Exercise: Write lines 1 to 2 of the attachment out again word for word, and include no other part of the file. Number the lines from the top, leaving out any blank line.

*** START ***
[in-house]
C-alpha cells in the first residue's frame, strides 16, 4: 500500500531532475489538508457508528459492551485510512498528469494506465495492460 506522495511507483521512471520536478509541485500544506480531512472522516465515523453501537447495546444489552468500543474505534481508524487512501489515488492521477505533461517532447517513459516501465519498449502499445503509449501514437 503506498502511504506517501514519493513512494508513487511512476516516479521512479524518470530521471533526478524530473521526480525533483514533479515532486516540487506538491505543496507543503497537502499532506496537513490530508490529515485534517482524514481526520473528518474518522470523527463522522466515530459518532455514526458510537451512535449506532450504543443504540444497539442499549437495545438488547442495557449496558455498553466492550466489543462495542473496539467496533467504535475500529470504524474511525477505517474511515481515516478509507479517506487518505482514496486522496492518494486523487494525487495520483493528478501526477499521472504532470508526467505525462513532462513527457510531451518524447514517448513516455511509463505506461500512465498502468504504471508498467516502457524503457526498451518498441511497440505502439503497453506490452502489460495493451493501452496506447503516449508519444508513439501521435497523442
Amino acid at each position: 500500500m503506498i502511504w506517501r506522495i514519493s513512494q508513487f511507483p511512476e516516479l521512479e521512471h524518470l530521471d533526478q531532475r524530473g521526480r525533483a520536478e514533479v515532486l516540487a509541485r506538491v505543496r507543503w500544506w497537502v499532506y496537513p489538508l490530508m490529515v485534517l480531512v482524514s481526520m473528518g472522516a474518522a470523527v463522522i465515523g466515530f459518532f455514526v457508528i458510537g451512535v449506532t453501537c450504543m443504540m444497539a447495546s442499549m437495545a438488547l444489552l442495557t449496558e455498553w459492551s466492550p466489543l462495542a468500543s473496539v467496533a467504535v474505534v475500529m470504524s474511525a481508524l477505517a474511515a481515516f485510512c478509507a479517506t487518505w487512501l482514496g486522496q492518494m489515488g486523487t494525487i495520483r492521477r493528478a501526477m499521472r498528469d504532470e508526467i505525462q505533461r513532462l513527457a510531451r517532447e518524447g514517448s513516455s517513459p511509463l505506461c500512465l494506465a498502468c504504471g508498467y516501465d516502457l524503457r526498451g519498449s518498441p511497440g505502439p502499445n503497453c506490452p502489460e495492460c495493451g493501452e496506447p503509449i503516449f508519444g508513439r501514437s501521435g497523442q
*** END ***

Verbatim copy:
[in-house]
C-alpha cells in the first residue's frame, strides 16, 4: 500500500531532475489538508457508528459492551485510512498528469494506465495492460 506522495511507483521512471520536478509541485500544506480531512472522516465515523453501537447495546444489552468500543474505534481508524487512501489515488492521477505533461517532447517513459516501465519498449502499445503509449501514437 503506498502511504506517501514519493513512494508513487511512476516516479521512479524518470530521471533526478524530473521526480525533483514533479515532486516540487506538491505543496507543503497537502499532506496537513490530508490529515485534517482524514481526520473528518474518522470523527463522522466515530459518532455514526458510537451512535449506532450504543443504540444497539442499549437495545438488547442495557449496558455498553466492550466489543462495542473496539467496533467504535475500529470504524474511525477505517474511515481515516478509507479517506487518505482514496486522496492518494486523487494525487495520483493528478501526477499521472504532470508526467505525462513532462513527457510531451518524447514517448513516455511509463505506461500512465498502468504504471508498467516502457524503457526498451518498441511497440505502439503497453506490452502489460495493451493501452496506447503516449508519444508513439501521435497523442